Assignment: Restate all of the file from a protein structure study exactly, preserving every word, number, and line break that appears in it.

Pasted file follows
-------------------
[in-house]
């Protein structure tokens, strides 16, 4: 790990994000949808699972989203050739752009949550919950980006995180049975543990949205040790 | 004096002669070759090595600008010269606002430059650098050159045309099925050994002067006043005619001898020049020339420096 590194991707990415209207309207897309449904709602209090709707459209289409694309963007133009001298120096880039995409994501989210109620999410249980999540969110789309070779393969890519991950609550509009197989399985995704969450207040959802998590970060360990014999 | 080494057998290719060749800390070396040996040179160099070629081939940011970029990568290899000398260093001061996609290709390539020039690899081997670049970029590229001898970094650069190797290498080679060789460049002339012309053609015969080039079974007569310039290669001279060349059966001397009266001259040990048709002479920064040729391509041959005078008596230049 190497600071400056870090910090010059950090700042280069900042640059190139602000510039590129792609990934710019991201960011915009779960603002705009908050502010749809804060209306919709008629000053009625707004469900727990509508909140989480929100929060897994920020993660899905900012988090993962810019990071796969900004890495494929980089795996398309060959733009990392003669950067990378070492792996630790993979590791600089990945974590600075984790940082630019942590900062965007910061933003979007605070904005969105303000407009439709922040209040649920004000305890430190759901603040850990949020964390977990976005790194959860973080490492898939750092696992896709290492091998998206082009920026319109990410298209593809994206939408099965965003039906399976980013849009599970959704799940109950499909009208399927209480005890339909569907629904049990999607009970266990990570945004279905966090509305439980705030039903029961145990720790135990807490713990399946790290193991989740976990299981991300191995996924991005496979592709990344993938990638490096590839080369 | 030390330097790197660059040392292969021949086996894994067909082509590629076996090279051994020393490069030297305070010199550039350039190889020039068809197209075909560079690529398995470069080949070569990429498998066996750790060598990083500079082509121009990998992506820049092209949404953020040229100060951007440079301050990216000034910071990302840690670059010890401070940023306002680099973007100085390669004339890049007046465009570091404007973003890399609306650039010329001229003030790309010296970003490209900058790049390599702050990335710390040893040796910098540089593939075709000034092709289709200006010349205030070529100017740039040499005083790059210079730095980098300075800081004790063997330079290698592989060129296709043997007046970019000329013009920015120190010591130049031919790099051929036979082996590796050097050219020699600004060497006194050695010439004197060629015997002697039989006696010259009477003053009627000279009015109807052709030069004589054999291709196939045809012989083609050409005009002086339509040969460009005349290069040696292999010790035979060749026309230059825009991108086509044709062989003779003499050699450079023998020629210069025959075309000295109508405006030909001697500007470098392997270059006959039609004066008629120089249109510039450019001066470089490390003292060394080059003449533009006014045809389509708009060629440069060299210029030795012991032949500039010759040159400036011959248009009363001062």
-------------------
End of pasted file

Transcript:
[in-house]
């Protein structure tokens, strides 16, 4: 790990994000949808699972989203050739752009949550919950980006995180049975543990949205040790 | 004096002669070759090595600008010269606002430059650098050159045309099925050994002067006043005619001898020049020339420096 590194991707990415209207309207897309449904709602209090709707459209289409694309963007133009001298120096880039995409994501989210109620999410249980999540969110789309070779393969890519991950609550509009197989399985995704969450207040959802998590970060360990014999 | 080494057998290719060749800390070396040996040179160099070629081939940011970029990568290899000398260093001061996609290709390539020039690899081997670049970029590229001898970094650069190797290498080679060789460049002339012309053609015969080039079974007569310039290669001279060349059966001397009266001259040990048709002479920064040729391509041959005078008596230049 190497600071400056870090910090010059950090700042280069900042640059190139602000510039590129792609990934710019991201960011915009779960603002705009908050502010749809804060209306919709008629000053009625707004469900727990509508909140989480929100929060897994920020993660899905900012988090993962810019990071796969900004890495494929980089795996398309060959733009990392003669950067990378070492792996630790993979590791600089990945974590600075984790940082630019942590900062965007910061933003979007605070904005969105303000407009439709922040209040649920004000305890430190759901603040850990949020964390977990976005790194959860973080490492898939750092696992896709290492091998998206082009920026319109990410298209593809994206939408099965965003039906399976980013849009599970959704799940109950499909009208399927209480005890339909569907629904049990999607009970266990990570945004279905966090509305439980705030039903029961145990720790135990807490713990399946790290193991989740976990299981991300191995996924991005496979592709990344993938990638490096590839080369 | 030390330097790197660059040392292969021949086996894994067909082509590629076996090279051994020393490069030297305070010199550039350039190889020039068809197209075909560079690529398995470069080949070569990429498998066996750790060598990083500079082509121009990998992506820049092209949404953020040229100060951007440079301050990216000034910071990302840690670059010890401070940023306002680099973007100085390669004339890049007046465009570091404007973003890399609306650039010329001229003030790309010296970003490209900058790049390599702050990335710390040893040796910098540089593939075709000034092709289709200006010349205030070529100017740039040499005083790059210079730095980098300075800081004790063997330079290698592989060129296709043997007046970019000329013009920015120190010591130049031919790099051929036979082996590796050097050219020699600004060497006194050695010439004197060629015997002697039989006696010259009477003053009627000279009015109807052709030069004589054999291709196939045809012989083609050409005009002086339509040969460009005349290069040696292999010790035979060749026309230059825009991108086509044709062989003779003499050699450079023998020629210069025959075309000295109508405006030909001697500007470098392997270059006959039609004066008629120089249109510039450019001066470089490390003292060394080059003449533009006014045809389509708009060629440069060299210029030795012991032949500039010759040159400036011959248009009363001062």